If you’re a trader — i.e., if you are active with your portfolio and buy and sell stock or ETFs in pursuit of alpha — then the wild gyrations in the market during the first three months of 2014 were likely very interesting.
If you were long stocks in January, you probably underperformed. If you were short stocks in February, then you also likely underperformed. Of course, those savvy enough to be on the opposite side of those trends did well during those respective months. If you were active in March … well, your results probably bounced around all over the place regardless of your bias.
This year, the climate for traders has been far tougher than it has been in the past couple years. Let’s face it; if you had a generally bullish bias in stocks in 2012 and 2013, you probably did pretty well. So far this year, however, that same bias hasn’t worked as well.
In fact, the market in 2014 is more of what I call a “market of stocks,” rather than a “stock market,” meaning that you can’t just go long and expect to make money big money. We should continue to see this market of stocks in the second quarter, which means that when making trades, you need to focus in on short- and medium-term trends likely to continue over the next three months.
So, which trades are likely to give you some nice performance in Q2? Here are three of my favorites to kick off the second quarter:
Q2 Trades to Make #1: China Rebound (FXI)
Click to Enlarge There has been a lot of negative chatter in 2014 regarding China. Concerns over the country’s economic growth as well as its shadow banking system have prompted a lot of money to exit Chinese stocks this year.
In fact, from the beginning of the year through its recent low on March 13, stocks in the iShares China Large-Cap (FXI) were down more than 11%. FXI still is one of the worst-performing ETFs in the market for Q1, but since that March 13 low, stocks in FXI have seen a marked comeback, vaulting more than 8% through March 28.
The big catalysts for the buying in FXI are 1) a perception that Chinese stocks just became way too oversold, way too fast, and 2) that China has hinted it would make the necessary monetary adjustments to infuse capital into the country’s financial system (e.g., through various forms of monetary stimulus), that would keep the financial wheels greased and money flowing into the economy and stock market.
Essentially, getting long FXI for a Q2 trade is a great way to take advantage of what I think will be a continued bounce in China fueled by fast money.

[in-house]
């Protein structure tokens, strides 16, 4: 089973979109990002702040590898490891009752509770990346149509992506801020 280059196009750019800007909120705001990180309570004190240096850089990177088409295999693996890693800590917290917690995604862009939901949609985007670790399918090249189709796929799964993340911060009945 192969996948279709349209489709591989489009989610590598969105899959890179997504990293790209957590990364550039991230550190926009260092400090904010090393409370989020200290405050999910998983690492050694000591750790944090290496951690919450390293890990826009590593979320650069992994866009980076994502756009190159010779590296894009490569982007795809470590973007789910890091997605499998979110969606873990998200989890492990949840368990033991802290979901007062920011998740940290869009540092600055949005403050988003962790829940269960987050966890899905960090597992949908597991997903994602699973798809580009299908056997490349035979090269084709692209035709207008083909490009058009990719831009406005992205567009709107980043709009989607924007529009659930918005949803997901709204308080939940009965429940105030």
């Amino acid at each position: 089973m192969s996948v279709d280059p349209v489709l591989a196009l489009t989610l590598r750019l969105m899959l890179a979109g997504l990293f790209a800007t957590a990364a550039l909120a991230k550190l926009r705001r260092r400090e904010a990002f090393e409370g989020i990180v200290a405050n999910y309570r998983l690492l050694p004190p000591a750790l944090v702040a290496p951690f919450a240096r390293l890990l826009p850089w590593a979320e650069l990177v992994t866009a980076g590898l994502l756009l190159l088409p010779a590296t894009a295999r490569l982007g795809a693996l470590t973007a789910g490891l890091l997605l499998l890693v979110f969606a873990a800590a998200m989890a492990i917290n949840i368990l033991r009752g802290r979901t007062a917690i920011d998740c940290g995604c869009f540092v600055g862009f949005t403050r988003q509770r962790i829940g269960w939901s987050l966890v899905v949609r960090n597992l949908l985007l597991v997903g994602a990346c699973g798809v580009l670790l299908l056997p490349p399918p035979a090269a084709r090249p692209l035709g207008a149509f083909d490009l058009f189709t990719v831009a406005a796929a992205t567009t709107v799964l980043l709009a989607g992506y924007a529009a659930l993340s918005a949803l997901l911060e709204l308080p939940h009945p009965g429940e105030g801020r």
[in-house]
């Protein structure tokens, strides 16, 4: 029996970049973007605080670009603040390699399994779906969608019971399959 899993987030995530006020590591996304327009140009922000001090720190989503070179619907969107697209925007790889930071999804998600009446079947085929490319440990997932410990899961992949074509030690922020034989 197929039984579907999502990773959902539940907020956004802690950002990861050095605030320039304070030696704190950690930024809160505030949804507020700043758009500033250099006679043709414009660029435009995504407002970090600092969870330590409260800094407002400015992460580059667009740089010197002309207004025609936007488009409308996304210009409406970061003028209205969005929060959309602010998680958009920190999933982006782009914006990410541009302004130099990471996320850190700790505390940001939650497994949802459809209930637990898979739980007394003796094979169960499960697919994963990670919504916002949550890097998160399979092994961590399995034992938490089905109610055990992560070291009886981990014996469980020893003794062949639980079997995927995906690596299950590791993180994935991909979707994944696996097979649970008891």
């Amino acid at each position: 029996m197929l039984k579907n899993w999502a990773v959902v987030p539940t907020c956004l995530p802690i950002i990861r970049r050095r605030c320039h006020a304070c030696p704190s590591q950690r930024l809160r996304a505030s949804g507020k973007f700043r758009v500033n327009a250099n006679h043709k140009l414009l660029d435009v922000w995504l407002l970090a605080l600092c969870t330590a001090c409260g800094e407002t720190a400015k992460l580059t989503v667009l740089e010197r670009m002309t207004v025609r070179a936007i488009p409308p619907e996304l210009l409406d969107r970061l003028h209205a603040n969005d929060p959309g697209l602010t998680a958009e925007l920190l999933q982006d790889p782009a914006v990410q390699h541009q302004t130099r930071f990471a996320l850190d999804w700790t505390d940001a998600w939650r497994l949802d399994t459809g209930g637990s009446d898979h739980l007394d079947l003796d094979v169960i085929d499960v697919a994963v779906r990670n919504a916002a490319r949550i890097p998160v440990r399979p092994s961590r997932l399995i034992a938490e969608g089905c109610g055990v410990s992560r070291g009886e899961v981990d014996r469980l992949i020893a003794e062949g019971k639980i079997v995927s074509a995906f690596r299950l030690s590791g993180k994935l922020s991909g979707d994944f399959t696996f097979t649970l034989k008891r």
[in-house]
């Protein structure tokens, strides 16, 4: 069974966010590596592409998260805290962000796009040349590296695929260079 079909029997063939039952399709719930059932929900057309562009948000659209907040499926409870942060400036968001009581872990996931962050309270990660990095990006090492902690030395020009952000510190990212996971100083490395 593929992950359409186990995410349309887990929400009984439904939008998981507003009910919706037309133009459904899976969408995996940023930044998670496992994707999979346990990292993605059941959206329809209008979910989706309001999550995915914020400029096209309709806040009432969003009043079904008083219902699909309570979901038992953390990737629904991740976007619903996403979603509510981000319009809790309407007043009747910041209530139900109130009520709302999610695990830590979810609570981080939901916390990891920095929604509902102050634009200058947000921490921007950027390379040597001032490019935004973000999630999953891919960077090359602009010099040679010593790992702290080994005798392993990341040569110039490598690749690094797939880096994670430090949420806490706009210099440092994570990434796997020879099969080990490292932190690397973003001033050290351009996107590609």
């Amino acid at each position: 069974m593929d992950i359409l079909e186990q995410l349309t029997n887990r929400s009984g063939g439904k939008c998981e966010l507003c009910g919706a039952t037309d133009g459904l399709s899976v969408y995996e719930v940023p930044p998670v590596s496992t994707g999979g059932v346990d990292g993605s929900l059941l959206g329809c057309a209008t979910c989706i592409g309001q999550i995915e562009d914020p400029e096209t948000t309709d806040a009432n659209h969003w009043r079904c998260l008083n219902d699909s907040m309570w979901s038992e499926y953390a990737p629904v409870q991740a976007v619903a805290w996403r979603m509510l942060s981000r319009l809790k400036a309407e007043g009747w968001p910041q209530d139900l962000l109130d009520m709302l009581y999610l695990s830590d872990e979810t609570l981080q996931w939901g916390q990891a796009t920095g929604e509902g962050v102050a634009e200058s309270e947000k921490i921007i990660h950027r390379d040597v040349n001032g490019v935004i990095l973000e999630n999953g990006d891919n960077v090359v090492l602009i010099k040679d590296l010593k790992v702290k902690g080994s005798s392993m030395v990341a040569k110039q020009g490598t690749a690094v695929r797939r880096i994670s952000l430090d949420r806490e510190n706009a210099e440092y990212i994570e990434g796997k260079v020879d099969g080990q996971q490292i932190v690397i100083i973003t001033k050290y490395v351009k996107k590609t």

Q2 Trades to Make #2: Short Bonds
Click to Enlarge When the Fed speaks, Wall Street listens … and as a trader you need to do the same.
New Federal Reserve Chair Janet Yellen recently made a comment in her March 19 post-FOMC presser saying that she thinks interest rates would start to rise sometime around six months after the end of quantitative easing.
That statement didn’t really come as much of a surprise to me, especially considering that 10 of the 16 Fed officials wrote that they believed the Fed Funds rate would be at or above 1% by the end of 2015. That’s an increase in the Fed’s bias from December, when only seven Fed officials thought the Feds Fund rate would be higher by next year.
The bottom line here is that most big Wall Street traders know that bond yields are going to rise this year, and that means bond prices are going to falter. If this trend starts to ramp up in the second quarter, you’ll want to be short bonds with some of your trading capital.
The best way to do that is to own the ProShares UltraShort 20+ Year Treasury (TBT), an exchange-traded fund that gives you twice the inverse of the daily performance of the Barclays U.S. 20+ Year Treasury Bond Index.
So, if long-term Treasury bond prices fall 2%, then TBT is designed to rise 4%. Just keep in mind that inverse and leveraged funds don’t always perfectly track, plus you have to factor in expenses, so the result isn’t going to be a perfect one-for-one (or two-for-one).
Q2 Trades to Make #3: Small Caps (IWM/UWM)
Click to Enlarge If your outlook for the next several months is bullish, then you’ll want to make sure you have some broad-based exposure to the market. This exposure should not, however, be in lumbering market segments such as the Dow or S&P 500.
Certainly, if you’re a bullish long-term investor you should have exposure to these market barometers … but for your trading capital you’ll want to get more aggressive with your bullish bet.
One way I like to take advantage of a bullish short-term trend in the market is via the traditionally faster-moving small-cap segment of the market, and that means trading an ETF pegged to an index such as the small-cap Russell 2000.
The way I see it, there are two routes you can go here. You can buy the iShares Russell 2000 (IWM), an ETF that mirrors the performance of its namesake index. Or, you can get more aggressive (my preferred way) by using a leveraged version of the index such as the ProShares Ultra Russell 2000 (UWM). The levered version allows you to theoretically capture twice the performance of the index, so if the Russell 2000 jumps 5% during Q2, your holding should be up 10%.
As of this writing, Jim Woods did not hold a position in any of the aforementioned securities.